A lot of business schools adopt slogans crafted to appeal to future masters of the universe, but the University of Rochester’s Simon Business School is taking a different approach. Its new tagline seems like something that out of the mouth of a Marine drill sergeant. “Toughen Up.”
The marketing message, unveiled Oct. 14, is being described by school officials as unapologetically honest about today’s business challenges. It’s a departure from the aspirational messages found at many top business schools, says Richard Moon, founder of Moon Brand, a branding company in Rochester, N.Y. that was charged with creating the school’s new message.
Recently, University of Pennsylvania’s Wharton School and Northwestern University’s Kellogg School of Management launched their own rebranding efforts to gain attention. Simon added its tagline to the mix that includes Wharton’s “Knowledge for action,” Kellogg’s “Think bravely…,” UNC Kenan-Flagler Business School’s “Shaping Leaders Driving Results,” and Harvard Business School’s “We educate leaders who make a difference in the world.”
Moon says Simon wanted a bold tagline that served as a message to the entire B-school community, not just a marketing ploy for potential students. His team studied the competition and immersed itself in the school—sitting in on classes, interviewing administrators, attending school-sponsored conferences, and trying out the new tagline on students to get their feedback, he says.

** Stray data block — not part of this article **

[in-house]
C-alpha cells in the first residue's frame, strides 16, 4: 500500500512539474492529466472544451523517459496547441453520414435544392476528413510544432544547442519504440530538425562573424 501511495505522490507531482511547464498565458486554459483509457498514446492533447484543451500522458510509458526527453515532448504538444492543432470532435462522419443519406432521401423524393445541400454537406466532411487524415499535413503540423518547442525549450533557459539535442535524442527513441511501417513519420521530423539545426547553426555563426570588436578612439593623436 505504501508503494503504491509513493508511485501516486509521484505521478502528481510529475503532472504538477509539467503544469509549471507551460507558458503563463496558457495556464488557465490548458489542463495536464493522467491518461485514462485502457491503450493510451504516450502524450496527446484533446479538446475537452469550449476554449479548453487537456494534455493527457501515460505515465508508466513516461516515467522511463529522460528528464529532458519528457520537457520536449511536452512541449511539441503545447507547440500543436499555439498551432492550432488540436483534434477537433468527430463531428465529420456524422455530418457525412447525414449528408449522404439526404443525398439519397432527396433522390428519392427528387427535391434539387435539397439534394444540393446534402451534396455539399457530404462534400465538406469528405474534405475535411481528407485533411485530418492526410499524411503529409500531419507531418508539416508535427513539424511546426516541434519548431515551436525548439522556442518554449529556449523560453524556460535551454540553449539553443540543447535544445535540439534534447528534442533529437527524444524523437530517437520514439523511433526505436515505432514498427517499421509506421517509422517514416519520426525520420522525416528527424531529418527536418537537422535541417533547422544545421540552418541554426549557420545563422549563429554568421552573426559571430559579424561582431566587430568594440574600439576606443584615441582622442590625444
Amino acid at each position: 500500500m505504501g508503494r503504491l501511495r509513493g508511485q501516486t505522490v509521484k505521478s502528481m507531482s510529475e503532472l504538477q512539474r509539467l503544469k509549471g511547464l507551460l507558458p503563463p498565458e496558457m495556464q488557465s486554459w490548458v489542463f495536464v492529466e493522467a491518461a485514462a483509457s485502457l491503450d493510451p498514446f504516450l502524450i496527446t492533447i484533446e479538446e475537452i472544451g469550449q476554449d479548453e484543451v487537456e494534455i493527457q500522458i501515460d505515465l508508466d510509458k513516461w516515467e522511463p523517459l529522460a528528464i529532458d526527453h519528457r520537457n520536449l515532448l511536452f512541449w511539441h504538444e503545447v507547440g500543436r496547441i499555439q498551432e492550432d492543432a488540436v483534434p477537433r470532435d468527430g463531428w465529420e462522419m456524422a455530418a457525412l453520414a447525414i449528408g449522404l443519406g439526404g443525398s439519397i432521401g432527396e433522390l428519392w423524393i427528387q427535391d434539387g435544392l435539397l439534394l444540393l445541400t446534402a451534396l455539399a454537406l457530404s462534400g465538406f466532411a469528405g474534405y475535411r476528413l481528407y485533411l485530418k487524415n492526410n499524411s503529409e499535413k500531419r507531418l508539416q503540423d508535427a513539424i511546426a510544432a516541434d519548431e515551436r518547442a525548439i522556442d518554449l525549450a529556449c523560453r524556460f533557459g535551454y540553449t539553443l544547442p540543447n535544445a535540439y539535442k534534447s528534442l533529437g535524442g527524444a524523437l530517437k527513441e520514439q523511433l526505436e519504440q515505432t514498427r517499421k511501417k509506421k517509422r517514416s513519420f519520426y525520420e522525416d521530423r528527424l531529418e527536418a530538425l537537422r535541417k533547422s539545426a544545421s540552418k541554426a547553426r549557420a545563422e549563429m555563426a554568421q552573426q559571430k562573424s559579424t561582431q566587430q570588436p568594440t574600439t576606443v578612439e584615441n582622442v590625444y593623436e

While most embraced the new message—especially alumni who said the Simon School “toughened them up”—a few were reluctant at first, says Moon. One student, he adds, said she would have been frightened to read this tagline before attending the school. But administrators and most students and alumni said they wanted a reality check in their new marketing campaign, says Moon.
“Business success is never an easy ride, so why is business education so often presented that way?” asks Keir Meisner, executive director of marketing and communications at Simon. “The promise is often to ‘shape leaders’ or ‘bring you into the world of global business.’ It all sounds a little too easy.”
Leaders at the school and Moon admit that some might misinterpret the phrase, “toughen up,” which might conjure up images of drill sergeants at boot camp. Instead, Simon administrators want educators to be like coaches training students for the Olympics, says Meisner, without any illusions about how rocky the road to gold can be.
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